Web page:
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I created my book shelve with hanging jars & mugs together with Joran. It holds a lot of creative and inspirational books and objects.

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The posters on my red wall behind the couch are the poster collection I designed, containing 1001 ideas to a creative, playful and happy life. It functions as a constant inspiration wall.

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All the paintings hanging on my wooden wall are painted by myself. You can buy them in my Etsy shop, as well as prints of most of the paintings I created.

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The turquoise cabinet is one of my latest large creations. I built it together with Joran as well. It holds all my craft supplies, paints and creative materials. I will show a more detailed post on it soon.

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My golden chair is the one real investment I made when it comes to furniture. Most of my furniture I got as free leftovers, bargains, or I made them myself from scraps of wood and old drawers. I bought the crochet blanket in Ubud, Bali. I’ve always wanted such a blanket and I am so happy with it.

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I used the hanging paper cranes at my art exhibition last year, and they are of course a reference to the time I folded 1000 origami cranes and handed them out to random strangers.


I’ve never shown my living space on my blog before, at least not a complete view. Today is a special day though, because it’s the day I decided to give you a little tour of my home. For years I didn’t care about what my room looked like. But over time I’ve realized that it’s important to create a space for yourself that you love. Your space should radiate positive energy and bring out your best playful and creative self.

I moved into my apartment, which I share with three roommates, during my first year of university. Continuously I found reasons for not actively creating a space I loved: I would only be in this room temporarily and search for a new one, go on an internship for a semester, finish my bachelor soon and potentially move to another city for my master, potentially find a job after my master in a different place and move to a space of my own. I didn’t want to waste money and time on something that was only temporarily anyway. Now, many years later, I still live in the same apartment. I did move to the biggest room in the house in the meantime though.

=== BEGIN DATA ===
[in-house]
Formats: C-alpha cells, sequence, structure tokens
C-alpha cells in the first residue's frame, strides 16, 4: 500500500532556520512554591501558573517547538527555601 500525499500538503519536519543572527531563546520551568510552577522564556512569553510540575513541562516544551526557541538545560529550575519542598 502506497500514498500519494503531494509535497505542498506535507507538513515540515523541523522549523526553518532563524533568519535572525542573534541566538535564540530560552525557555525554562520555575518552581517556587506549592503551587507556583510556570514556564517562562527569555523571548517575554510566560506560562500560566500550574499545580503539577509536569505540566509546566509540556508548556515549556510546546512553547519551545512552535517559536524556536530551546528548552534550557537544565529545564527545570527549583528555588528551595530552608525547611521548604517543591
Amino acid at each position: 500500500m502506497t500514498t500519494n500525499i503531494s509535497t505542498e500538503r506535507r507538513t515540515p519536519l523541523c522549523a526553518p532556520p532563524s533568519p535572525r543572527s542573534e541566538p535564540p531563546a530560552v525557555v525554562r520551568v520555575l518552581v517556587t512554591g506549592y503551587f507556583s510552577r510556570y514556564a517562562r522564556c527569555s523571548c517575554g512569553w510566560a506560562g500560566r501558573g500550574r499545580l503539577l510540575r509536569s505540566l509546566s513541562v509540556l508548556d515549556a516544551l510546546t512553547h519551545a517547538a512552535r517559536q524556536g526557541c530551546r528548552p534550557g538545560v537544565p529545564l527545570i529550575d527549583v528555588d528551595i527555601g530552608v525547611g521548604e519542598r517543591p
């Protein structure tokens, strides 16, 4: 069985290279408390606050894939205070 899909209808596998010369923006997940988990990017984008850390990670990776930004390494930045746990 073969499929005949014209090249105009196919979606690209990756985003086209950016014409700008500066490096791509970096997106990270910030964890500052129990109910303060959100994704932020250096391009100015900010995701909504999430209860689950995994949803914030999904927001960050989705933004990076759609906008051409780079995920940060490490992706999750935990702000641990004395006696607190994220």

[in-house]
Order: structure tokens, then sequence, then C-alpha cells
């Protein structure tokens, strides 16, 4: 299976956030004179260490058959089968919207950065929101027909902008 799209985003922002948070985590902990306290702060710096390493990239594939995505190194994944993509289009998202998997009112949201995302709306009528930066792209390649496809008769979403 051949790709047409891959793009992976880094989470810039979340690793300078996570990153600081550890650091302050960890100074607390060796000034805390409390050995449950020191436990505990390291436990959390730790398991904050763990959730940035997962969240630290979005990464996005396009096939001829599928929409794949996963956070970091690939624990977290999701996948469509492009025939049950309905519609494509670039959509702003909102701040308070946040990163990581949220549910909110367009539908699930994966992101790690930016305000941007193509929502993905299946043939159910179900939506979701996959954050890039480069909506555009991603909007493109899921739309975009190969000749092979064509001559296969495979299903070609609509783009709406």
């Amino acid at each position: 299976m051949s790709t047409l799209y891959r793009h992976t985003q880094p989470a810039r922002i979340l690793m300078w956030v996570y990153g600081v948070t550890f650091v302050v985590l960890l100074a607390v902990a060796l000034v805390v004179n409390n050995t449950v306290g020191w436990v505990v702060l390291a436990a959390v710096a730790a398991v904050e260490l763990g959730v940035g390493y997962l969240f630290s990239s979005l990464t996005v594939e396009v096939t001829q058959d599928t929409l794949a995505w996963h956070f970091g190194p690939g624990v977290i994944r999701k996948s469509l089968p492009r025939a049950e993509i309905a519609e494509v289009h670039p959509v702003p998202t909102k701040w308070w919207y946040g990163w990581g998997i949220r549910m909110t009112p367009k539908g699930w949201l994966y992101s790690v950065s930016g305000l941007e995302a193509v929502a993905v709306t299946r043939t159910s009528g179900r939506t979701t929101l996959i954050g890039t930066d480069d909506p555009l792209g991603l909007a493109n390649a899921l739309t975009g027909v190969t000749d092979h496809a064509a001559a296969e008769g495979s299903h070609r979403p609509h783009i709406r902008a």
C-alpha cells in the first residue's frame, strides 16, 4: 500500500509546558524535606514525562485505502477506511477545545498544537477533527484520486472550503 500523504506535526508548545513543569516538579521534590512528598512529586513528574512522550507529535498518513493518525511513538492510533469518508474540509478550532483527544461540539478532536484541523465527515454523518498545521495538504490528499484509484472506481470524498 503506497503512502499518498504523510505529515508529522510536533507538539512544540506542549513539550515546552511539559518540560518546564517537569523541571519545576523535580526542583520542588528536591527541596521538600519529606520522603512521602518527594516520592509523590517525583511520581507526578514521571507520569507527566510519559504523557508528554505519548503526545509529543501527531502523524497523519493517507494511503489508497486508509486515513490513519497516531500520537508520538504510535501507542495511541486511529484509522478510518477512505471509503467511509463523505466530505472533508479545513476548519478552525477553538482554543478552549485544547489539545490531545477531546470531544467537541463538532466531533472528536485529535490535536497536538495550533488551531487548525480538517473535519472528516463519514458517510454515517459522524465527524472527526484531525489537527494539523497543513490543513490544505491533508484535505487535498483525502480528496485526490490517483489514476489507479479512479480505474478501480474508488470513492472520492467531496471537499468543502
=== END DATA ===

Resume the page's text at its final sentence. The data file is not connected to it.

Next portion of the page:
After years of living like I was going to leave soon anyway, I decided to do things differently. I don’t longer care about how long I will continue to live in this space. I’ve decided to make the best of it during the time that I’m here. Of course I want to move out eventually and afford a space of my own. But at the start of making money doing what I love, I am content with where I am.

As you might have guessed, there is a moral to this story.

When you’re always fixed on what’s going to happen in the future, you forget how to live fully now. It’s human to only want to invest your precious time, money and energy when the conditions are right. That way they don’t go to waste. But the downside is that it can cause you to stop investing all together, until you will reach a set point in the future.
“Once we move to a bigger space, my relationship will be better.” “Once I am off my anti-depressants, I will be able to enjoy my life again.” “Once I make enough money, I can start creating a beautiful home that I adore.”
What’s even worse, once you do reach that point (you’ve moved, you’re off your pills, and you make loads of money), you often end up making new excuses why things are just not working and why you shouldn’t invest completely right now. When I say invest, I don’t mean getting your credit card out to make thousand-dollar purchases. I mean use what you have and turn it into the very best you realistically can.

Just because the conditions aren’t perfect, doesn’t mean you cannot do anything to improve upon them. Let’s face it. Your life is never going to be perfect: not your home, not your health, not your social relationships, not your wardrobe. Nothing ever is perfect.